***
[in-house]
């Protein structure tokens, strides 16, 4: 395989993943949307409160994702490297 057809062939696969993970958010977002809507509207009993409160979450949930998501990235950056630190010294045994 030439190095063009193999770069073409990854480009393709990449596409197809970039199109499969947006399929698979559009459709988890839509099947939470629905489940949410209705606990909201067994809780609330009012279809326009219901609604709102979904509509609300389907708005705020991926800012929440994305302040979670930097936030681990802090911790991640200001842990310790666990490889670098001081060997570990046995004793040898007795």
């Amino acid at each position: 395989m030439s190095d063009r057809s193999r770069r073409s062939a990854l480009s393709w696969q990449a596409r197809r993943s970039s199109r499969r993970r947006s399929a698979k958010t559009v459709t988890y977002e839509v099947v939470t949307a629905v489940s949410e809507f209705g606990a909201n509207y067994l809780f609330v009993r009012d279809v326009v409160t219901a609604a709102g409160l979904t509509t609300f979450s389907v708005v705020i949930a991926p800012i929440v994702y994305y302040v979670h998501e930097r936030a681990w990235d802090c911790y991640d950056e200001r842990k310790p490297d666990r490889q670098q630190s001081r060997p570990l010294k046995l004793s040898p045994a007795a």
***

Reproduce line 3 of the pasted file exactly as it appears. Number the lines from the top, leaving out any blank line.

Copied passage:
């Amino acid at each position: 395989m030439s190095d063009r057809s193999r770069r073409s062939a990854l480009s393709w696969q990449a596409r197809r993943s970039s199109r499969r993970r947006s399929a698979k958010t559009v459709t988890y977002e839509v099947v939470t949307a629905v489940s949410e809507f209705g606990a909201n509207y067994l809780f609330v009993r009012d279809v326009v409160t219901a609604a709102g409160l979904t509509t609300f979450s389907v708005v705020i949930a991926p800012i929440v994702y994305y302040v979670h998501e930097r936030a681990w990235d802090c911790y991640d950056e200001r842990k310790p490297d666990r490889q670098q630190s001081r060997p570990l010294k046995l004793s040898p045994a007795a």